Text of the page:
You are a new Governor pursuing a radical, budget-slashing agenda. In your spare time, you work to pass the most restrictive Voter ID law in the nation, which turns out to be quite costly. What to do? Here is an idea. To pay for your voter suppression efforts, why not rob public financing for elections, a system designed to encourage a diversity of candidates and a flourishing of democracy?
That is exactly what Wisconsin Governor Scott Walker and the Wisconsin GOP did this week when they raided the money set aside for the public financing of campaigns to pay for "the most radical Voter ID bill in the nation" according to Wisconsin Common Cause.
The move would kill a 34 year tradition of public financing for elections in Wisconsin. All public financing for state political races would end. Instead, the fund would be used to implement AB7 a "Voter ID" bill originally spawned by the conservative American Legislative Exchange Council (ALEC).
The Allegation of Fraud is Merely a Front
Republicans insist the Voter ID bill is needed to prevent fraud, but no one appears to be able to put their finger on a real problem in Wisconsin.
"Wisconsin Attorney General JB Van Hollen undertook an investigation after the 2008 presidential race and found only 20 questionable votes in an election of 2,983,417. Half of those folks were formerly convicted felons who did not know they were not allowed to vote," said Jay Heck of Wisconsin Common Cause. "Fraud has never been a problem in Wisconsin, we have an open system and people have a great deal of respect for it. The fraud issue is merely a front to prevent Democratic groupings from turning out and everyone knows it," said Heck.
The legislation would allow a narrow list of IDs for voting, including drivers licenses and state-issued ID cards. According to a 2005 UW-Milwaukee study, about 177,000 Wisconsinites aged 65 and older do not have state-issued IDs. Statewide, the percent of Wisconsin residents with a valid drivers license is 80 percent for males and 81 percent for females. For African-Americans, only 45 percent of males and 51 percent of females have a valid drivers license.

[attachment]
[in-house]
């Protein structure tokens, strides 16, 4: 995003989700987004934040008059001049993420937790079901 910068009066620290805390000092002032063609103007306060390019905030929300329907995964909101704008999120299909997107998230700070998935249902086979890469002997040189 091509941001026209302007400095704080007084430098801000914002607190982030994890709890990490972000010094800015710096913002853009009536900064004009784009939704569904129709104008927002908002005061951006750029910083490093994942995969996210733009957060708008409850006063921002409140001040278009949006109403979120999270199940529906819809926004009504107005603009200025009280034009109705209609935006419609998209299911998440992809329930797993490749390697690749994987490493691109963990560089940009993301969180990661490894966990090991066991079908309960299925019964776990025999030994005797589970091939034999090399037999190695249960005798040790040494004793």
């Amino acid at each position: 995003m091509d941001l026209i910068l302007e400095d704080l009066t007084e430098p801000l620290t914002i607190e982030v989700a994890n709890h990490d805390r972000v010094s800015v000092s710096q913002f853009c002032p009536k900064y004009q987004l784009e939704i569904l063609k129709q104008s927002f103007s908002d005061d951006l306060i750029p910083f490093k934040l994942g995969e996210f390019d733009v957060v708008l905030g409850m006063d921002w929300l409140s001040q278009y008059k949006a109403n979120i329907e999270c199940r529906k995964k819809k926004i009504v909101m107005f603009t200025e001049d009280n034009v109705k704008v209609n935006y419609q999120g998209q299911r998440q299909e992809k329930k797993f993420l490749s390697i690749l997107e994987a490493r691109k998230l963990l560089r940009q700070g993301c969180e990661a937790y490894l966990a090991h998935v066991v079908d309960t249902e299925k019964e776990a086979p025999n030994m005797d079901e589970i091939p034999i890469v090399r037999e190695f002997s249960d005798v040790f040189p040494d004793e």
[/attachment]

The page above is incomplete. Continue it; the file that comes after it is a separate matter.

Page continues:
The bill makes it particularly burdensome for college students to vote, a group who overwhelmingly supported Obama in 2008. Student IDs have to be issued from an accredited public or private college, include a student's signature and have a two-year expiration date. The 182,000 thousand students in the University of Wisconsin system and 300,000 in state technical colleges currently do not meet this requirement.
Many analysts think the bill was implemented in a rush in order to have an impact on the Wisconsin Senate recall elections scheduled for July 12th. "Many voters will understandably be confused and will think that they cannot vote in the recall elections without the photo voter ID -- which is likely the intent of the bill's proponents," says Heck.
Another Wisconsin Tradition Destroyed
Wisconsin has provided some degree of public financing for campaigns since 1977. The idea was to foster a debate over ideas, not a race for the money. As a consequence, many candidates were able to run who otherwise would never have been able to, and candidates of both political parties regularly took public financing. This year, a little-known candidate named Joanne Kloppenburg was able to run for Wisconsin Supreme Court because of a public finance system for judicial races implemented two years ago. Kloppenburg came from behind to almost knock off a ten-year incumbent conservative Supreme Court Justice.
Perhaps this is exactly the type of democracy that the Wisconsin GOP is worried about. The money raided from the public financing system -- $1.8 million -- is insufficient to pay for the Voter ID bill, which is anticipated to cost $6 million over the next two years.
To Heck the tragedy is the destruction of another important Wisconsin tradition. "We were one of the first states in the nation to provide public financing for campaigns. We were held up as a model for the nation, passing public financing, open meetings laws, open records laws and the establishment of a state elections board and state ethics board after the Watergate scandal."
"What the Walker administration has done in just four months, has been to unravel decades of good government and progressive reform designed to inspire citizen confidence in state government. The whole post-Watergate reform effort has been swept away in just a few months. It's astonishing," says Heck.
But enough to make Richard Nixon proud.